In case you’re wondering what Sheobi means, I must admit that it’s mostly just a name that somehow sounded “right” and appeared to suit my music and myself as a composer in the 1990’s. I basically just constructed a short enough name by combining the “she-” with the “-obi”, where the former sounded “soft” and “spiritual” enough to feel right, and the latter being an ending that was not too common to let the name sound original and not be mixed up with other artist names as easily.
Of course there’s Obi-Wan Kenobi (from Star Wars) that I did know about, but even that didn’t discourage me from making my decision. I did have a few other options in mind, like “Oasis”, but luckily I didn’t choose that name…
Sheobi doesn’t necessarily refer to myself as much as the music itself, and it could probably be extended to cover a group of people if so desired. Mostly it’s kind of my word for a “virtual artist” whose work just happens to be created only by me so far. That said, if you happen to know of a meaning for the word in some language, I’d naturally be interested to hear about it!
Quite recently I’ve found that there seem to be people who are called Sheobi (mostly female, and there seem to be people called just Sheob as well, without the “i”). And I really hope no-one gets offended or anything like that because of my choice of artist name. I chose the name already in the time “before the Internet” (well, in the mid-90’s), and I really didn’t know that there were people called Sheobi somewhere in the world. The name has just slowly grown to become sort of an integral part of my musical identity that it would be difficult to replace it with something else.
And well, even I have a hard time pronouncing the name, as I’ve not been using it a lot myself other than in written form… But originally it was meant to be pronounced in an “English” way (“Shee-*oh-bee”), like if it was a word in the English language. This might naturally change if I encountered a meaning for the word in another language that sounds “correct”…
198x-1992 (Music, audio equipment and instruments)
I’ve pretty much been interested in music and sound engineering for as long as I can remember. I was encouraged to sing and play as a kid, especially by my wonderful and creative “second mum” at day care, and it might have had a very significant effect on that I also started making music myself. On the other hand, I’ve always been sort of a DIY person with a certain internal urge to also build and create such things that I’m interested in, that I like, or that am intrigued by: be it languages, maps, stories, art, 3D models, PC computers or programs. That has been an important way of learning more about the world around me, and music was no exception. I wanted to try different things in practice to realize my own visions and ideas.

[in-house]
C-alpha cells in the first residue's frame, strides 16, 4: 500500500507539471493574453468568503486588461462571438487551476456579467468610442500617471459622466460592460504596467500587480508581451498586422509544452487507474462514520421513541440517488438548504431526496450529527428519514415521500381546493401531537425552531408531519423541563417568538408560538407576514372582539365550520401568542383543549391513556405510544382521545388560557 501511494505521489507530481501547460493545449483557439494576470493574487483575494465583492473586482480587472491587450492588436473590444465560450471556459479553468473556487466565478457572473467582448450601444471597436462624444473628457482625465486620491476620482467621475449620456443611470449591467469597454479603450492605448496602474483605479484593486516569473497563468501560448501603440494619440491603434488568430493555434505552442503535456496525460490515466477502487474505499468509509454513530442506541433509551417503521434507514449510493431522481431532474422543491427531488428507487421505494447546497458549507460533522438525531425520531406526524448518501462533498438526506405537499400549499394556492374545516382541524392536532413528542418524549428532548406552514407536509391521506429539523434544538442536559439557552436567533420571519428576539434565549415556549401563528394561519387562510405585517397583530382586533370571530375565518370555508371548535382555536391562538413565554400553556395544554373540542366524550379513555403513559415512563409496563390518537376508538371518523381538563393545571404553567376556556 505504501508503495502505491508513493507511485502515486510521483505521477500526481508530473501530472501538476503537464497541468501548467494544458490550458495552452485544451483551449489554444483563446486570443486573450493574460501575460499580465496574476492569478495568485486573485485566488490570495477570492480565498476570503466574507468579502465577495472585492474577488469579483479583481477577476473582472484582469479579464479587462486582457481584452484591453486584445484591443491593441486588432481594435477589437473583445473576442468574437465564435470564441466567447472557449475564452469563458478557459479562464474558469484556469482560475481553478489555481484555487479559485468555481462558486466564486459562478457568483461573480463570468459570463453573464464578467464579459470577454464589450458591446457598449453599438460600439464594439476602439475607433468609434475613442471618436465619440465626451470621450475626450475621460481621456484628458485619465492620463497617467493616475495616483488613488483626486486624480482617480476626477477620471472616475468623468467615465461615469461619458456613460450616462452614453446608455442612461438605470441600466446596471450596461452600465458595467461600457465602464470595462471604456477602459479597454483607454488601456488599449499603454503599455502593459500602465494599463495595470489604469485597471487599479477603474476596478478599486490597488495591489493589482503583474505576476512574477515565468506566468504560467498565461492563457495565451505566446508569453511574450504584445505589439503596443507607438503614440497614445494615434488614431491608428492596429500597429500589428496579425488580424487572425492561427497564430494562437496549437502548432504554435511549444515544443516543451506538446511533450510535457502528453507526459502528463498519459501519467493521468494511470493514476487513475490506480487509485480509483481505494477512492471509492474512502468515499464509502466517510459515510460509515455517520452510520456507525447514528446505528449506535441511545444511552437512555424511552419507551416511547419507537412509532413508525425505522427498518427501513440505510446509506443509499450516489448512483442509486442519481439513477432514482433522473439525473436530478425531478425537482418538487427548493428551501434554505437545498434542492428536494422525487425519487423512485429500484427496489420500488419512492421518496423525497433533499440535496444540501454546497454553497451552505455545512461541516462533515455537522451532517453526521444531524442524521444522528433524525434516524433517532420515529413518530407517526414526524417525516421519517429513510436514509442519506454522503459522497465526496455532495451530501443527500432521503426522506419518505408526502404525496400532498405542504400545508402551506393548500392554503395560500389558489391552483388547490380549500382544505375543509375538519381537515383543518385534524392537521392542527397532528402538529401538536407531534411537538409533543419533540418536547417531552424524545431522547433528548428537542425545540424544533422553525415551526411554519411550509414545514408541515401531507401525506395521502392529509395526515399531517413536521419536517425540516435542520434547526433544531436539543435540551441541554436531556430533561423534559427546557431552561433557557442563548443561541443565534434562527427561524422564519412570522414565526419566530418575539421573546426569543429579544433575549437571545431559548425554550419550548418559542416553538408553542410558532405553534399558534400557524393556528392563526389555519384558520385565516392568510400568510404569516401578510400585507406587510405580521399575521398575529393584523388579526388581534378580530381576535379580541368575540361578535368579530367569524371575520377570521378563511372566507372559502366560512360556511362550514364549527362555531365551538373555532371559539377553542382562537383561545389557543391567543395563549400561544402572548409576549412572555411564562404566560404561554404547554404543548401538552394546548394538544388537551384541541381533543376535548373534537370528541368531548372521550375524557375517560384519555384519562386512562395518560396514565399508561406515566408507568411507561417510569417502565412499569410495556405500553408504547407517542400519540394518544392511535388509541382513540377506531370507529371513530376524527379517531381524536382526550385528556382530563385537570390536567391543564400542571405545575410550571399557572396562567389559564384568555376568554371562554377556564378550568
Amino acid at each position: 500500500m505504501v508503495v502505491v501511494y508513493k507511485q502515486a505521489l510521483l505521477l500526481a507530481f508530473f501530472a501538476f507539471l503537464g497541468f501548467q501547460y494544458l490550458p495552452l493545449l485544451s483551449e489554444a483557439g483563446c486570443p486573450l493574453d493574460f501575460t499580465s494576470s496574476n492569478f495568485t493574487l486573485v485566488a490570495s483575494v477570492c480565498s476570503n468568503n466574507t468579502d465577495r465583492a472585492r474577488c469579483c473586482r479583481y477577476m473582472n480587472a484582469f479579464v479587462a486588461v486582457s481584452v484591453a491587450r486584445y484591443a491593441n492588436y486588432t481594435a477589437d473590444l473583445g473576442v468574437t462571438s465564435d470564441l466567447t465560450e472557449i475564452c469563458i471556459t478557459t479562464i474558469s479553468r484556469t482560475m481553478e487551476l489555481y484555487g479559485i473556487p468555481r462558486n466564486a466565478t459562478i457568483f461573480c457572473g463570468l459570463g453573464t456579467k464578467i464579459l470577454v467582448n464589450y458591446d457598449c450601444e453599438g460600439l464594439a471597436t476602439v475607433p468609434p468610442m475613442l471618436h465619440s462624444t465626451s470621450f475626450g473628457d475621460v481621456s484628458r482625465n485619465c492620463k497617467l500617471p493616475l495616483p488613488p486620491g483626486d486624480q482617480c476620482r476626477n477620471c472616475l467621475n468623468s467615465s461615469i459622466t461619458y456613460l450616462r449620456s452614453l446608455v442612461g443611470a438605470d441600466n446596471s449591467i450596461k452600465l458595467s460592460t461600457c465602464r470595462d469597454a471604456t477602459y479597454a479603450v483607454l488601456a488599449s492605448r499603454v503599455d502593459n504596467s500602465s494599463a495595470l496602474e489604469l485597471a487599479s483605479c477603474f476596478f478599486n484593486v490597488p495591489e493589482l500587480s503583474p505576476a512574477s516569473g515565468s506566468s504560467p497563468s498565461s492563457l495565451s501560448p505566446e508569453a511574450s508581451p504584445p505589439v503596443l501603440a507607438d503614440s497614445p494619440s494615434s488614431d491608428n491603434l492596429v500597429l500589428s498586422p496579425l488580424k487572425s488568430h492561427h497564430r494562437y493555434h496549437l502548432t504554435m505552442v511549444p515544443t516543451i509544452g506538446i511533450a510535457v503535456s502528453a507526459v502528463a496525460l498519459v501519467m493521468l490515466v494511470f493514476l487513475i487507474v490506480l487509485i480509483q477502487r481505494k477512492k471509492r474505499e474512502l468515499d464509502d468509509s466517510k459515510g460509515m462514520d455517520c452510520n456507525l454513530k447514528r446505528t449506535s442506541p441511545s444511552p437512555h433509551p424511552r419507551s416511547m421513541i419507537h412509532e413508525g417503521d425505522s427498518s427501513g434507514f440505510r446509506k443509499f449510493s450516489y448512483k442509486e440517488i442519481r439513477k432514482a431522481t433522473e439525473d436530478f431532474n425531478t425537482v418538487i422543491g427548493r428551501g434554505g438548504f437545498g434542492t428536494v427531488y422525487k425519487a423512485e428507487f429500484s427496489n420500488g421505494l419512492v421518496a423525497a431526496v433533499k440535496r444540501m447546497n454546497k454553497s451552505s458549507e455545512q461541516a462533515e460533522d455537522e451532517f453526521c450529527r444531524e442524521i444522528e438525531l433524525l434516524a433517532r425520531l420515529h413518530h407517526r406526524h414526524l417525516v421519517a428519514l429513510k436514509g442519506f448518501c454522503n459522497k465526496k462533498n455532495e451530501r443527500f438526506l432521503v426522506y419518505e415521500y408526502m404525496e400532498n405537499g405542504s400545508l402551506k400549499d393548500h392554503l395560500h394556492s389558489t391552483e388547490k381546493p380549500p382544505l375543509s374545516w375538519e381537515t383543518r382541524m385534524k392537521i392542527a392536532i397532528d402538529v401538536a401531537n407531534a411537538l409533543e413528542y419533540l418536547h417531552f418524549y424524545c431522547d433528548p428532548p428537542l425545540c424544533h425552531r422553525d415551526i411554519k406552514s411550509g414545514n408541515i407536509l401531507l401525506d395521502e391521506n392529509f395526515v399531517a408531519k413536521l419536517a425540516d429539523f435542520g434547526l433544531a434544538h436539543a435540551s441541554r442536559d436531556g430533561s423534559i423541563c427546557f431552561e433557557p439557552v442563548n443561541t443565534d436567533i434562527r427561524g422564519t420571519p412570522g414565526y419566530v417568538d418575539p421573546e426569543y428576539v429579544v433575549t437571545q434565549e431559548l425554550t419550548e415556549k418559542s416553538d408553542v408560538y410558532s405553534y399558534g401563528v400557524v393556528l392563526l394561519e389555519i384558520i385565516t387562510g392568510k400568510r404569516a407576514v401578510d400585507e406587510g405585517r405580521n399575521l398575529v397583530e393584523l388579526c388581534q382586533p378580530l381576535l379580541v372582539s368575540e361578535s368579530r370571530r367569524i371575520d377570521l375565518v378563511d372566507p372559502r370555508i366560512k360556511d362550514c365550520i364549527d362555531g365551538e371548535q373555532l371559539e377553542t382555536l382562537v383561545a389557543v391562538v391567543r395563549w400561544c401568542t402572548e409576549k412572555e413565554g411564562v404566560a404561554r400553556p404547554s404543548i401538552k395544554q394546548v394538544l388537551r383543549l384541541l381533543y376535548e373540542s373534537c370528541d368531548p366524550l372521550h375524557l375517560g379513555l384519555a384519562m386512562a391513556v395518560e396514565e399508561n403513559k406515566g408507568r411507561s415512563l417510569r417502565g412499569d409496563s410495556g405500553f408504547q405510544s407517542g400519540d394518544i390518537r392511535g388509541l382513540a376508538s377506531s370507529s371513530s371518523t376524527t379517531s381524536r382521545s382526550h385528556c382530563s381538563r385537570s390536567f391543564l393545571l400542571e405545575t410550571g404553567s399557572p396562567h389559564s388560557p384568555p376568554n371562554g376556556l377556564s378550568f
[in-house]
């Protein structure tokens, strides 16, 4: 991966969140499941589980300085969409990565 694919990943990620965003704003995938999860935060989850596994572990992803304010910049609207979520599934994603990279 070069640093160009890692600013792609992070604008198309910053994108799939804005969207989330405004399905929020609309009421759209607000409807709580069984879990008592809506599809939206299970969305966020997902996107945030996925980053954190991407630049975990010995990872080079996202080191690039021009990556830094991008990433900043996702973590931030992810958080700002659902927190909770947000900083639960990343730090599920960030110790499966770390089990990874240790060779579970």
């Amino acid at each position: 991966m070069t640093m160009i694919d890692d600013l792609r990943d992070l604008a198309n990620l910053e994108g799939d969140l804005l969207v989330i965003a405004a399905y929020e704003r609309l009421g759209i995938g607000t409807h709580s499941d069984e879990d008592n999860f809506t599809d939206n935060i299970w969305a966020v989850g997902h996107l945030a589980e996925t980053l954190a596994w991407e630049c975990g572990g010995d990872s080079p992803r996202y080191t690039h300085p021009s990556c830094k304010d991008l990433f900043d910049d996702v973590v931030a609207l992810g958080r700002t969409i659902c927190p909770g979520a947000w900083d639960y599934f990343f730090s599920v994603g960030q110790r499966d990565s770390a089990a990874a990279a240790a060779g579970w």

In addition to playing music or singing, I was also very interested in the sounds produced by radio receivers (for instance), used quite a lot of time recording different things and experimenting with cassette and tape players, and I was fascinated by song lyrics as well. The types of music I heard the most as a kid have probably been pop music from the 60’s and 70’s, children’s music, and certain kinds of synthesizer music, which of course had its effect on what I started making myself.
I started playing the piano during some of my early school years. First we had a Yamaha PortaSound keyboard (most likely the PS-25) at home, and later borrowed a real upright piano which had probably already seen its better days. I took piano lessons for many years and studied some music theory at a local music school, but left it when I entered high school (because I wanted to concentrate on the other studies). In the end I didn’t actually pass the 3rd (and final) level of the basic exams. After stopping taking piano lessons, I haven’t played very much piano at all, and I didn’t even have a physical “piano style” keyboard for many years. Unfortunately I can’t really play any of the “proper” piano pieces anymore, and don’t seem to have much motivation to try and learn them again either.
At home, I heard a lot of music from the 60’s and 70’s period, and at day care I actually was exposed to some of Ed Starink’s synthesizer covers without knowing anything about the man himself (not even that he existed in the first place). Later on I purchased a couple of his original albums on C-cassette, even then unaware of the artist other than by his name written on the sleeves (the name did intrigue me, but I had basically no means to get more information). Even there the artist was partly referred to as “Andromeda Project”. But especially one of these albums, called “Inner Spirits”, became one of my all-time favourites in any genre. Too bad that I’ve not been able to find it available anywhere in digital format. It seems to not have been re-released at all after the 90’s.
In the early years I also watched the Silk Road documentary series with a soundtrack created by Kitaro, a japanese musician. Hearing this synthesizer-heavy, atmospheric and melodic soundtrack (that you could probably also call spiritual) was a transforming event for me, and probably one of the main triggers for that I actually started making synthesizer music myself.
1993-1998 (Trackers and demoscene)